For one-off and repeat projects alike, collaborative task management software can help teams plan, coordinate and monitor work progress effectively.
Keeping projects on track is something many organizations struggle with. A Project Management Institute study last year showed that on average, organizations waste 9.9% of every dollar due to “poor project performance,” while 43% of projects are not completed within budget and nearly half (48%) are not completed on time.
The goal of task management apps is to boost productivity through greater visibility into work from both an individual and team perspective. Analysts at Gartner predict that by 2022, 70% of organizations using collaborative work management systems will report that their teams are “significantly better performing.”
[ Further reading: 6 tips for scaling up team collaboration tools ]
It means freeing up employees to focus on what is important. “These tools allow users to build workflow processes that work for them so that they can spend more time getting work done than talking about work that has to get done,” said Margo Visitacion, vice president and principal analyst at Forrester.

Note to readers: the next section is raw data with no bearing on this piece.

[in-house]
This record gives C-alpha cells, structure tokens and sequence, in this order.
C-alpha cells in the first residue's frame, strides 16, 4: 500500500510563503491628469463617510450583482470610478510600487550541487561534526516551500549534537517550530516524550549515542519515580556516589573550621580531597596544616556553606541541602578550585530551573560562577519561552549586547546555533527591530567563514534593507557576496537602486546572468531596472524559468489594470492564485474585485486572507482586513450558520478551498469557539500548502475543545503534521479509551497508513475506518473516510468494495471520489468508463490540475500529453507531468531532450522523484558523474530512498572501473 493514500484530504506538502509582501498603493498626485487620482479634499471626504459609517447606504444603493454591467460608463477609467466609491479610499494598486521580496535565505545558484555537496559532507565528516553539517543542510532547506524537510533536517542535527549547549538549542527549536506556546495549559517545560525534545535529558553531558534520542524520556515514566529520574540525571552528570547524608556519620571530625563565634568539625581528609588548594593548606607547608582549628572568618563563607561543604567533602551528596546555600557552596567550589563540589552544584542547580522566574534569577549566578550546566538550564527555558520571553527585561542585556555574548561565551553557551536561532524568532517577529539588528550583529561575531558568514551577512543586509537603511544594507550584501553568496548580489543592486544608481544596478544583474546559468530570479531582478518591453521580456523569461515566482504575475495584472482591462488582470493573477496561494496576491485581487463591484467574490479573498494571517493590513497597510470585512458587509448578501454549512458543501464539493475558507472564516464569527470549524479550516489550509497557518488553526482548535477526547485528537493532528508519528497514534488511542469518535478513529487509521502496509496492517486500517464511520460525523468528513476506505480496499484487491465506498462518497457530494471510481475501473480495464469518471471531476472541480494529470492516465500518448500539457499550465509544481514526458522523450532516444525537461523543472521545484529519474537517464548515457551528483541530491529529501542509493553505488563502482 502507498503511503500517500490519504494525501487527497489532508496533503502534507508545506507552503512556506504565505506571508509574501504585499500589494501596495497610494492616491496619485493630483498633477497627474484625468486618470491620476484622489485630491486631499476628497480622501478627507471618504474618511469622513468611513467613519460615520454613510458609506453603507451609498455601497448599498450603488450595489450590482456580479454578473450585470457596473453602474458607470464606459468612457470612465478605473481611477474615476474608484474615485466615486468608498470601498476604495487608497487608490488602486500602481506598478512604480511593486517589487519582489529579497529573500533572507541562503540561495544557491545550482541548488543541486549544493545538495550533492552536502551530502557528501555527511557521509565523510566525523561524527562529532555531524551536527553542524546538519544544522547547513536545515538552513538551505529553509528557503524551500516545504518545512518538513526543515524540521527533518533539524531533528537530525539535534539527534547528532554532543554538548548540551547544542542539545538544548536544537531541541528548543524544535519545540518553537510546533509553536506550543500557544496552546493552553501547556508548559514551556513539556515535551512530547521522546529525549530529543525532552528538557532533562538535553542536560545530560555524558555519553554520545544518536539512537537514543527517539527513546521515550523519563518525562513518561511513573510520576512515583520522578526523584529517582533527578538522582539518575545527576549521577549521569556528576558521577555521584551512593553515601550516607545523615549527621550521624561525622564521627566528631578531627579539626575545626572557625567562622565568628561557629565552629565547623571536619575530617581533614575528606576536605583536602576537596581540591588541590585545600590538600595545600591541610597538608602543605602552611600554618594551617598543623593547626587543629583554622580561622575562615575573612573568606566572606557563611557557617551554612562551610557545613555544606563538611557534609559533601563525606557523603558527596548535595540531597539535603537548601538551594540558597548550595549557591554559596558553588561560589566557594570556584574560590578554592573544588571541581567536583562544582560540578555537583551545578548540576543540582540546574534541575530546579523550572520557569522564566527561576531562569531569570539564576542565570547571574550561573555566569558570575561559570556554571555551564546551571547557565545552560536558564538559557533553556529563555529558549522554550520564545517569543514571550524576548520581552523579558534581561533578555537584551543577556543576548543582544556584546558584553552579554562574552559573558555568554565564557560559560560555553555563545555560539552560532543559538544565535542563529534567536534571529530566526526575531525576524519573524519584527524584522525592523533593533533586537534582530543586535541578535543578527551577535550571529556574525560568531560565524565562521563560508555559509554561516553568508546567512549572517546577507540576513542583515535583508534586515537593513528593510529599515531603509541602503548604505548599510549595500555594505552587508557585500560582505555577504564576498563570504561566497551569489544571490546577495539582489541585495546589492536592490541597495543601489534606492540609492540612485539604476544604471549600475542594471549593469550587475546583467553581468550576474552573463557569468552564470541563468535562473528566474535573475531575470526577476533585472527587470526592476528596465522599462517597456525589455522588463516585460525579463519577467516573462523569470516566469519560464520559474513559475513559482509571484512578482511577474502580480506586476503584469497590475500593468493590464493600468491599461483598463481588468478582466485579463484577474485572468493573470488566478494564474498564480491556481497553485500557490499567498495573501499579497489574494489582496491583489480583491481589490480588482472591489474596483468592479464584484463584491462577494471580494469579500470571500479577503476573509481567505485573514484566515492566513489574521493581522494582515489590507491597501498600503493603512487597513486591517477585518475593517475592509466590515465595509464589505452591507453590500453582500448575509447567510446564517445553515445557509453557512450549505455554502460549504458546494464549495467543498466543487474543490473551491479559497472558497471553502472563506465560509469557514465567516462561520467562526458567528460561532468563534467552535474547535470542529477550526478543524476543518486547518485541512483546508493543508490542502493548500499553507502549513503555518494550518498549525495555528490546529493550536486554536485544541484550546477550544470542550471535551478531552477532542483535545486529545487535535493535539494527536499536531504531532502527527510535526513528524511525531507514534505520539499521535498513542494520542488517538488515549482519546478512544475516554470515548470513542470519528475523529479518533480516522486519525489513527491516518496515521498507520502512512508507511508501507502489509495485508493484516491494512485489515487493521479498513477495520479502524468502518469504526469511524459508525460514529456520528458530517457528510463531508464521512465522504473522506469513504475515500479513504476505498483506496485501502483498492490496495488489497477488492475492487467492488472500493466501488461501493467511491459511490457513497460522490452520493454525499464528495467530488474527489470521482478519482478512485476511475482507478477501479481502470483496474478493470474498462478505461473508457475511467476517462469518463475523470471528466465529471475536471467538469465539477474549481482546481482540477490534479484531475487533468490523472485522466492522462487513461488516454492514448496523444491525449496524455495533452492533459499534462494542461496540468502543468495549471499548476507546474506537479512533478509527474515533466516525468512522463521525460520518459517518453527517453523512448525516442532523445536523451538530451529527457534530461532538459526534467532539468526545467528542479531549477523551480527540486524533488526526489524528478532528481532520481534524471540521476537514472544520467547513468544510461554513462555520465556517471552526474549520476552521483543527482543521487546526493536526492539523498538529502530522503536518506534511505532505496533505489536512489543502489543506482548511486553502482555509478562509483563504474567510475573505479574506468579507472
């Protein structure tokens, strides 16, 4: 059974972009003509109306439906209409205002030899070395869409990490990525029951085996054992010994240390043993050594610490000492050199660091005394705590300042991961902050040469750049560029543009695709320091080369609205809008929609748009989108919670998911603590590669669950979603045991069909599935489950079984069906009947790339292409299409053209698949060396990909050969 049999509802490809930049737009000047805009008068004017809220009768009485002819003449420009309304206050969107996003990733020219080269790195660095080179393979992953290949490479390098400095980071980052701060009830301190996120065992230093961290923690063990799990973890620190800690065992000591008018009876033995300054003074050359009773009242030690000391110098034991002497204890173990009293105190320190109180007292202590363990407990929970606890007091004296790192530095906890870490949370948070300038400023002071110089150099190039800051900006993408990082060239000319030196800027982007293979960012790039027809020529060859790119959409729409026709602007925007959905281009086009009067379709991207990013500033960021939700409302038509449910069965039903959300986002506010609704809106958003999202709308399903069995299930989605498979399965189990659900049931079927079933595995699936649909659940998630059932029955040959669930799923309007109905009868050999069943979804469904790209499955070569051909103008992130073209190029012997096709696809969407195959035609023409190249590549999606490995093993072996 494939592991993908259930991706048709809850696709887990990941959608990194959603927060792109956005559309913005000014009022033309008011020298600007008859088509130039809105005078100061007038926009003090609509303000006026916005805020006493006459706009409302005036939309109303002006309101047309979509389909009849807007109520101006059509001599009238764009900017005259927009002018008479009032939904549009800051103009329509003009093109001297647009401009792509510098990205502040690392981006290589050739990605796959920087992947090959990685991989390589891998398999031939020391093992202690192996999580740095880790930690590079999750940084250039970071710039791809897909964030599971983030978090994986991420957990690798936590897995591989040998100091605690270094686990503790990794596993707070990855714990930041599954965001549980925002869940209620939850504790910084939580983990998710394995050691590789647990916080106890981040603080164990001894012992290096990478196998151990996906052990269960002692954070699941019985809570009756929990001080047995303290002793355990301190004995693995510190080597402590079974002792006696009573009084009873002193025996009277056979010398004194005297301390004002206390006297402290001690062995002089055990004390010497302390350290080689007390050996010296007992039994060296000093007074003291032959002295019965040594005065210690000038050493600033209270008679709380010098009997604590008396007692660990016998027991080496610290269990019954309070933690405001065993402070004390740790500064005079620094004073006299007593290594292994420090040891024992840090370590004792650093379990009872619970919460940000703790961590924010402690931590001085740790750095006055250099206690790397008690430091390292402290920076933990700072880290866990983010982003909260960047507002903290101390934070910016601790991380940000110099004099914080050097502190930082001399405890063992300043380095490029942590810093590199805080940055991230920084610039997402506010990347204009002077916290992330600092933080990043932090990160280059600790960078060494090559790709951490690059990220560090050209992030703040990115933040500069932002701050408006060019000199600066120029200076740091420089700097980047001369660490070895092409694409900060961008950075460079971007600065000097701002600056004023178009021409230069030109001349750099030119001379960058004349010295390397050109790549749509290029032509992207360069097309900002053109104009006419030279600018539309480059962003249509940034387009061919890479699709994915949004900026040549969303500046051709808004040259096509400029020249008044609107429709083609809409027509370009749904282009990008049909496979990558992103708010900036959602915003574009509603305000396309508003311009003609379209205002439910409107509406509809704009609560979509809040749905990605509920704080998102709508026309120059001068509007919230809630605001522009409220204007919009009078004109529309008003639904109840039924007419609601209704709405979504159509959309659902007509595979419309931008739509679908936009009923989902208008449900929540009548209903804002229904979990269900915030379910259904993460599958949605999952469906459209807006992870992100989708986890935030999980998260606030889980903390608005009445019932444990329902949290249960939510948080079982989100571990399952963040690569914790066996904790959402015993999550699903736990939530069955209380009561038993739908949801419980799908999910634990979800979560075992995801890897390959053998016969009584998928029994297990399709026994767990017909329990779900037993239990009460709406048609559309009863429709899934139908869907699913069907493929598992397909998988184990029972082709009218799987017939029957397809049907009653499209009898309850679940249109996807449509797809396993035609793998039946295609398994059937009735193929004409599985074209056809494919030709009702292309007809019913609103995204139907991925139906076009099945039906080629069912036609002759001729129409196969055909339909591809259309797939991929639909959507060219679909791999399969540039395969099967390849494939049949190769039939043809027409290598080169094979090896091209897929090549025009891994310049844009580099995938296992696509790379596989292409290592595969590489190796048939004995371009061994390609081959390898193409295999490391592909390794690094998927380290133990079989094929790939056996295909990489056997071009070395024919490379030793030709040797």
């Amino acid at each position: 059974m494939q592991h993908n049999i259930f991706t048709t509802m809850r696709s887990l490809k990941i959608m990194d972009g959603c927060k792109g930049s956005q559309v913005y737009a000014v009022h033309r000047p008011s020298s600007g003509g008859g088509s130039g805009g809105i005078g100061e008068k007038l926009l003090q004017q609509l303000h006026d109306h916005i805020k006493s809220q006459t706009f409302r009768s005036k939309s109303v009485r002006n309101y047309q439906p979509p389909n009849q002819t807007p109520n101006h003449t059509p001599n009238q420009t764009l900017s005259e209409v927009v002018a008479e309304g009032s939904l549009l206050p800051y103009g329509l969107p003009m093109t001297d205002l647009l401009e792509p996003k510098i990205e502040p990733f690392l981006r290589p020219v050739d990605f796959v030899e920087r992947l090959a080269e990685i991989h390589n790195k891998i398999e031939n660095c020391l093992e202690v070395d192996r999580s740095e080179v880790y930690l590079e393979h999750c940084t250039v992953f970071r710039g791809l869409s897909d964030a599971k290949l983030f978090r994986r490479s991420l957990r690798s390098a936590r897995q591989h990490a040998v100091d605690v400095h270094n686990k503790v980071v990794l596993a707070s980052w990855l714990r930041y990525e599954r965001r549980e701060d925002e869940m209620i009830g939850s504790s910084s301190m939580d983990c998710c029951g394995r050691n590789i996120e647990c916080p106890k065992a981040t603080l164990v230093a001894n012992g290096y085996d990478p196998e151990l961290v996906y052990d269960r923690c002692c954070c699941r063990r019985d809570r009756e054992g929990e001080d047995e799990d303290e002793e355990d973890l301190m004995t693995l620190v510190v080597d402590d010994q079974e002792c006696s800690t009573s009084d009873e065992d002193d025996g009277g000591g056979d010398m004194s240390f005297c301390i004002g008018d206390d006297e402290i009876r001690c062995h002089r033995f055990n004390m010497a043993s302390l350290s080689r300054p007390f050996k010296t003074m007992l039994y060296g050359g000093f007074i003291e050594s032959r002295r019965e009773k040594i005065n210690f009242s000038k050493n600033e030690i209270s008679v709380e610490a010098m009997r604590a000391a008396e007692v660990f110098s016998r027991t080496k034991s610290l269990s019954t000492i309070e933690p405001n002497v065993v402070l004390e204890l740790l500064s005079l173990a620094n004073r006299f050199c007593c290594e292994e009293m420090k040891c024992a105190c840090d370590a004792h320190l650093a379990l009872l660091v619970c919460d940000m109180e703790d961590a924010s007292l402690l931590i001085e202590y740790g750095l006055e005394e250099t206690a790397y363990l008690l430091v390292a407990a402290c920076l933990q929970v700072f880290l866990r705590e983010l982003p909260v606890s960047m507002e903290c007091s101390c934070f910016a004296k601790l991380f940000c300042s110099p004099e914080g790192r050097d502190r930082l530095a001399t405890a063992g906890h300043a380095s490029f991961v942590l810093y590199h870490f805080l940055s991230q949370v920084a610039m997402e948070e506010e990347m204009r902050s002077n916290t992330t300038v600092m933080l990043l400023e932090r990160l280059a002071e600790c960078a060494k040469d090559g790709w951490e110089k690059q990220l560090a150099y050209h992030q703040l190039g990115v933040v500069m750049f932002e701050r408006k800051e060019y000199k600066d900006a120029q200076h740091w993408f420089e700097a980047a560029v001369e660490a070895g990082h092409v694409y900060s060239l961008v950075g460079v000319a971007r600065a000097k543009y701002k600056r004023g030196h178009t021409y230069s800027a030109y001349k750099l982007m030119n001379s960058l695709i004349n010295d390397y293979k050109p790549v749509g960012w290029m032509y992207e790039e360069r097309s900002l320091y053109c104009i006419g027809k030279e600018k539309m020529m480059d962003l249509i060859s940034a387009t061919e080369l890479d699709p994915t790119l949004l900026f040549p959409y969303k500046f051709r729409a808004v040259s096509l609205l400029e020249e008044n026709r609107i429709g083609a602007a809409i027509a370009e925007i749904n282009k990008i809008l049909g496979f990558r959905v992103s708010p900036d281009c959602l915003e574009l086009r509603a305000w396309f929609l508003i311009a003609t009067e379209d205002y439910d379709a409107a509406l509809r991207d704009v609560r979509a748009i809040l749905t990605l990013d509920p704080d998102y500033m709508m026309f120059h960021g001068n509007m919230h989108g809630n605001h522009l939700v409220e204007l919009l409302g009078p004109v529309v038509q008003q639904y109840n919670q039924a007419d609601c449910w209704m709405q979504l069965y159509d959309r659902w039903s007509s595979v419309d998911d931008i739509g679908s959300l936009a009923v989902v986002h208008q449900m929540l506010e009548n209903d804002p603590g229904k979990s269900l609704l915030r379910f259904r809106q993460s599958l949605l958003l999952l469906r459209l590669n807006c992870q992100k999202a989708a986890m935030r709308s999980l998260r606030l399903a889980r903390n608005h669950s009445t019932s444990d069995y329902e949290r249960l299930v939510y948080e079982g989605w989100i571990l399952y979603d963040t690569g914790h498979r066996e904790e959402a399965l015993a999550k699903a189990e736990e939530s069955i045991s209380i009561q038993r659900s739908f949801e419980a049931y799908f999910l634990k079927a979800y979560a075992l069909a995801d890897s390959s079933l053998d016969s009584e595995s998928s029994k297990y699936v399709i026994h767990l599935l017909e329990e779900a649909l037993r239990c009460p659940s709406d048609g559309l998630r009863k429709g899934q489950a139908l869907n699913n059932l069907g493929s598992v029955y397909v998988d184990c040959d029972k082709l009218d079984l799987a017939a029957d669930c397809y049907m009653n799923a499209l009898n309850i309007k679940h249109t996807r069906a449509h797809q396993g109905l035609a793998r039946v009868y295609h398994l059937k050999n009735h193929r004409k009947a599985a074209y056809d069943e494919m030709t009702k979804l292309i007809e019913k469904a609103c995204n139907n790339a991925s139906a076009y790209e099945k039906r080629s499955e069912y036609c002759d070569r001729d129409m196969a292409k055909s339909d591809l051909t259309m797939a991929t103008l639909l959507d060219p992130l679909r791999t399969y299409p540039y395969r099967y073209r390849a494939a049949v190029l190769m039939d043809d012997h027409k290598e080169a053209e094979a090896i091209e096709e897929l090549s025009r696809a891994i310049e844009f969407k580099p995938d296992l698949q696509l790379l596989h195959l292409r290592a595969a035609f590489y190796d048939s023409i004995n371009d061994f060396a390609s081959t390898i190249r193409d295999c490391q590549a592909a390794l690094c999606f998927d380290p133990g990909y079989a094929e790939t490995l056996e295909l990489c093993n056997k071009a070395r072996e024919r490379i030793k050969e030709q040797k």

What are task management tools?
Task management software, also referred to as collaborative work management and work coordination platforms, has a variety of uses. These range from personal task lists to ad-hoc projects with small teams and on up to large and complex projects involving numerous stakeholders, such as the launch of a new product that touches numerous business departments.
“In small- or medium-sized companies, especially, these solutions allow companies to structure their processes that change quite often, perhaps daily,” said Larry Cannell, research director at Gartner.
Compared to sophisticated project portfolio management (PPM) tools, task management apps have a gentler learning curve and tend to be more accessible for all types of employees, not just trained project managers.
At the same time, collaborative task management apps offer more functionality than basic to-do list apps. “These solutions are often considered lightweight project management tools, but this shortchanges their opportunities to be robust application foundations,” said Cannell.
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Common features of work management tools include:
A visual interface, featuring Kanban-style boards, Gantt charts and more
Task scheduling and assignment
Notifications and alerts
User comments and @mentions
Analytics and reporting
File sharing and attachments
Web, desktop and mobile apps